Posted on 19-07-2021

'Future proofing' EU policies-The why, what and how of stress testing

19-07-2021

Governments and policymakers around the world are increasingly stress testing policies to get ‘ahead of the curve’ and to be better equipped in response to plausible futures that may include disruptive events. This EAVA in Action provides an introduction to stress testing and how it could support the work of the European Parliament. The use of stress testing could add value at all stages of the EU legislative cycle and complement existing regulatory policy tools such as ex-ante assessment and ex-post ...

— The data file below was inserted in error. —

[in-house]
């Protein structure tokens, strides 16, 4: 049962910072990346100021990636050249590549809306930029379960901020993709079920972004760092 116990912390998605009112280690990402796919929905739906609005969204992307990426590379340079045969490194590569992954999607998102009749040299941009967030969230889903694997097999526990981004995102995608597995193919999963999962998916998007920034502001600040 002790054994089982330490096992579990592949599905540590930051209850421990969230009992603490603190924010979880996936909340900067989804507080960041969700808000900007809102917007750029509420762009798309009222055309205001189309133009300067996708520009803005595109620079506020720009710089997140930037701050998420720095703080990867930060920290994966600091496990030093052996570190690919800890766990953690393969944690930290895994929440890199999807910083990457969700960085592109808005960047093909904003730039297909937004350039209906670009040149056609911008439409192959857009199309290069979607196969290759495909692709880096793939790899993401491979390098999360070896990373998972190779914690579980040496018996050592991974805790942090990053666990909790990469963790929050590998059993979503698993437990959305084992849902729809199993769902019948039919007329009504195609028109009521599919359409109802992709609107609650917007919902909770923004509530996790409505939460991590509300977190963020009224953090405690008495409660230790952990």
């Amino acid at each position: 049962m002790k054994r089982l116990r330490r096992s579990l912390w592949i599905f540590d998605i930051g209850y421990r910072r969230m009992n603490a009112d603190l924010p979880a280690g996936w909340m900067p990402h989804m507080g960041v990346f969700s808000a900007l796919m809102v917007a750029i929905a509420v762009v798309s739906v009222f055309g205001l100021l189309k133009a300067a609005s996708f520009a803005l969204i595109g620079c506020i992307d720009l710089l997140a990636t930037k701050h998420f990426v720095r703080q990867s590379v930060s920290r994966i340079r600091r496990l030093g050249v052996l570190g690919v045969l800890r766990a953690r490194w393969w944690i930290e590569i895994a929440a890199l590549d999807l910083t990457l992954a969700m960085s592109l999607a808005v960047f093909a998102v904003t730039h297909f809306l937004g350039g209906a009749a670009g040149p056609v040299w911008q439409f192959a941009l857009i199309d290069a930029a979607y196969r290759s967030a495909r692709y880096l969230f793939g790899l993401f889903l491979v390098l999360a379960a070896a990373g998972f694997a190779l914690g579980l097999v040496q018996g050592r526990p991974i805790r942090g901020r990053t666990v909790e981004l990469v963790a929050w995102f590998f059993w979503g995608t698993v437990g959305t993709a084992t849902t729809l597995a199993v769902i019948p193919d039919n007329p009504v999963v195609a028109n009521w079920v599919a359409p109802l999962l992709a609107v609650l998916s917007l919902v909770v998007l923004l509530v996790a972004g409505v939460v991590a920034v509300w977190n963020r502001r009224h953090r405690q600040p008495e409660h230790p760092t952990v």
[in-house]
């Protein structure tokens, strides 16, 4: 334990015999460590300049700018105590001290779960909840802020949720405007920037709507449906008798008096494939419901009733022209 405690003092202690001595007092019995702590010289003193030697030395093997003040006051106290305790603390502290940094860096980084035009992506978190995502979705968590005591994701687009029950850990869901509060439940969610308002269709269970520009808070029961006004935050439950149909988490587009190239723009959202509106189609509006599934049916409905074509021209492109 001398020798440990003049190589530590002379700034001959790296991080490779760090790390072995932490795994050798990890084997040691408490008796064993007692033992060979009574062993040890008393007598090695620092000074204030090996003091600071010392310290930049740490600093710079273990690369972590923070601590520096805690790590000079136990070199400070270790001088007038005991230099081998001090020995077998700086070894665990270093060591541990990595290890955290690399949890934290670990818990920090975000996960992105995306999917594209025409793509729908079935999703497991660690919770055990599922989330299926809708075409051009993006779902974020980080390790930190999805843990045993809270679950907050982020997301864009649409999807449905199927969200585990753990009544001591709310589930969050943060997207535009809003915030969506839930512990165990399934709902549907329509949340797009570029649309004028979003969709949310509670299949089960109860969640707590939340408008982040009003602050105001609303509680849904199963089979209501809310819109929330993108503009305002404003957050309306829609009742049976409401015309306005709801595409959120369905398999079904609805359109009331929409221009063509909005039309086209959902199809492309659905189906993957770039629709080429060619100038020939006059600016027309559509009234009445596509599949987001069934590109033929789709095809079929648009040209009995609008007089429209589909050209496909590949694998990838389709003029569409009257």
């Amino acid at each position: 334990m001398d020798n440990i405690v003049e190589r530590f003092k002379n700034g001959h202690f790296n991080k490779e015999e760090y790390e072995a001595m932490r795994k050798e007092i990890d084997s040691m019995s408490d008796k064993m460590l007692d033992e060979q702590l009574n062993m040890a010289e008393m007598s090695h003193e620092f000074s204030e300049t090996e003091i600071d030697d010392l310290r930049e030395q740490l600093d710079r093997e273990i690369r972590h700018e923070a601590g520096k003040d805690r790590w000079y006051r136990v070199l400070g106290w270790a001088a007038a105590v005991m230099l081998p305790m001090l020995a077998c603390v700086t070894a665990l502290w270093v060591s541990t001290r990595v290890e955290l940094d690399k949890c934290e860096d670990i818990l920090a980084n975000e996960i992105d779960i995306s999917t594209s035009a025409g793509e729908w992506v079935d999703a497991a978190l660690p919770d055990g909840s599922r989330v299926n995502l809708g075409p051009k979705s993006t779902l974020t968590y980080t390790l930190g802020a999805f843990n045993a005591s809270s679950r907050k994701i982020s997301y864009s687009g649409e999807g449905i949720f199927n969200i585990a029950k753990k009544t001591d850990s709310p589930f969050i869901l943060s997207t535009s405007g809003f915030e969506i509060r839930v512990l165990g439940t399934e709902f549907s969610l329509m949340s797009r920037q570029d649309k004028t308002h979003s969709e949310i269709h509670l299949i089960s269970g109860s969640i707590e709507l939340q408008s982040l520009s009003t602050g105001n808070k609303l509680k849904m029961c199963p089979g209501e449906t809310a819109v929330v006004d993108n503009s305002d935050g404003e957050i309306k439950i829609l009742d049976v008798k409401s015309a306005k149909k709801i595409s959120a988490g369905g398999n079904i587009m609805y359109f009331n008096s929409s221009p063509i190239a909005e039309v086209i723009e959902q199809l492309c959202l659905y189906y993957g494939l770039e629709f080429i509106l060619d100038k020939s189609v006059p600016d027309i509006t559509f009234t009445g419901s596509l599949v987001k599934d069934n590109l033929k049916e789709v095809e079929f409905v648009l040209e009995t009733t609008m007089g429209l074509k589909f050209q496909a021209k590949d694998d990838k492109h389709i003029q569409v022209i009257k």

Governments and policymakers around the world are increasingly stress testing policies to get ‘ahead of the curve’ and to be better equipped in response to plausible futures that may include disruptive events. This EAVA in Action provides an introduction to stress testing and how it could support the work of the European Parliament. The use of stress testing could add value at all stages of the EU legislative cycle and complement existing regulatory policy tools such as ex-ante assessment and ex-post evaluation. It could be applied as an anticipatory governance tool across all policy areas to identify weaknesses and opportunities to reinforce the legislative framework.